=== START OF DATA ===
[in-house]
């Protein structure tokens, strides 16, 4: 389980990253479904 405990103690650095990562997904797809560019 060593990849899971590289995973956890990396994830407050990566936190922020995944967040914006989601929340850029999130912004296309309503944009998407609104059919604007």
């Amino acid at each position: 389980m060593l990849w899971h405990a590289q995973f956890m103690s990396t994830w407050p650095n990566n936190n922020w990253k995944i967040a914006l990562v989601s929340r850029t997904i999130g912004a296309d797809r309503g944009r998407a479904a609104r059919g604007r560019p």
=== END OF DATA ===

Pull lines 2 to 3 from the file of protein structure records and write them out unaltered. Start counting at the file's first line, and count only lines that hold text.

């Protein structure tokens, strides 16, 4: 389980990253479904 405990103690650095990562997904797809560019 060593990849899971590289995973956890990396994830407050990566936190922020995944967040914006989601929340850029999130912004296309309503944009998407609104059919604007």
């Amino acid at each position: 389980m060593l990849w899971h405990a590289q995973f956890m103690s990396t994830w407050p650095n990566n936190n922020w990253k995944i967040a914006l990562v989601s929340r850029t997904i999130g912004a296309d797809r309503g944009r998407a479904a609104r059919g604007r560019p």